Before she was the first woman on the Supreme Court, she turned down a marriage proposal from a future chief justice. As Sandra Day O'Connor withdraws from public life amid early dementia, NPR plucks from her past the untold story of a near engagement to William Rehnquist. The pair were known to have dated in the early 1950s as classmates at Stanford Law School, but even family and friends were surprised to learn Rehnquist had popped the question several months after the couple broke up, in a letter dated March 29 (year unclear). Author Evan Thomas discovered the letter while doing research for a book on O'Connor to be published in March, titled First. By the time O'Connor received it, however, she'd been dating future husband John O'Connor for a little over a month.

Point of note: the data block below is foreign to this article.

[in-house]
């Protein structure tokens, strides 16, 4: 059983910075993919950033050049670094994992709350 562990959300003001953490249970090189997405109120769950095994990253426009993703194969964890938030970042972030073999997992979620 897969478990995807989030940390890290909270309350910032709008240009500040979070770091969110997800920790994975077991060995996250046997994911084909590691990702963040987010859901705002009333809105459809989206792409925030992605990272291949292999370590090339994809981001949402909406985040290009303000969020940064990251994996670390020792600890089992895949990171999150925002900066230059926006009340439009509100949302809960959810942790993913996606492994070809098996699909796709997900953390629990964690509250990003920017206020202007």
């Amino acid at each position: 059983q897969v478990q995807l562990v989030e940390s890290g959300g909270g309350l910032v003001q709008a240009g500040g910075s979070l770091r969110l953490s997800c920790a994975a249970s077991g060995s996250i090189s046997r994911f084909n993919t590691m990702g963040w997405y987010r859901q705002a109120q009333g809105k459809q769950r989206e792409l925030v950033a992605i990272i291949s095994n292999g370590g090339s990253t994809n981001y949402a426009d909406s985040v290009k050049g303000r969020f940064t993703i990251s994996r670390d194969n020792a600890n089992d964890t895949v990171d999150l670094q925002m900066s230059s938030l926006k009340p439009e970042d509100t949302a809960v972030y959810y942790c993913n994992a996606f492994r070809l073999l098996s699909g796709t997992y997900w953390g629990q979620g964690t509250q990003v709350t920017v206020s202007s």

There don't seem to have been any hard feelings. When Rehnquist graduated a semester early and left for a Supreme Court clerkship, O'Connor wrote that the class "hated to see him leave" despite his "brilliant career ahead." It all worked out for Rehnquist, who married Nan Cornell in 1953, the year after O'Connor tied the knot. According to Thomas, Rehnquist later described his wife as the only woman he ever loved. But O'Connor remained his close friend throughout life. NPR reports Rehnquist was even among those to suggest her when President Ronald Reagan went looking for a Supreme Court nominee in 1981. O'Connor's son has this take on the friends' joint placements on the nation's highest court, per Fox News: "It was just an amazing accident of history." (O'Connor started a SCOTUS workout class.)